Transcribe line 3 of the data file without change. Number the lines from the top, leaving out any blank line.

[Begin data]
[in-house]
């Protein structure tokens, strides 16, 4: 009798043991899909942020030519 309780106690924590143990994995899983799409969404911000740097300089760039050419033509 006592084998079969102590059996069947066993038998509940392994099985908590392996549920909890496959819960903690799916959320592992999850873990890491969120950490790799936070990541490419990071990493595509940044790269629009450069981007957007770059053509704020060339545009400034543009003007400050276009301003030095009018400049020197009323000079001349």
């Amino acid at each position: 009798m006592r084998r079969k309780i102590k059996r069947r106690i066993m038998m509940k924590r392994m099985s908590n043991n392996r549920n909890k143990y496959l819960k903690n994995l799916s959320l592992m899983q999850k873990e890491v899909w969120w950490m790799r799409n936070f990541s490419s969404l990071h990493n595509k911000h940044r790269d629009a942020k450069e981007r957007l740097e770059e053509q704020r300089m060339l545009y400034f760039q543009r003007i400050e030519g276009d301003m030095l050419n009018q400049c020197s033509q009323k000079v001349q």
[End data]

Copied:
């Amino acid at each position: 009798m006592r084998r079969k309780i102590k059996r069947r106690i066993m038998m509940k924590r392994m099985s908590n043991n392996r549920n909890k143990y496959l819960k903690n994995l799916s959320l592992m899983q999850k873990e890491v899909w969120w950490m790799r799409n936070f990541s490419s969404l990071h990493n595509k911000h940044r790269d629009a942020k450069e981007r957007l740097e770059e053509q704020r300089m060339l545009y400034f760039q543009r003007i400050e030519g276009d301003m030095l050419n009018q400049c020197s033509q009323k000079v001349q």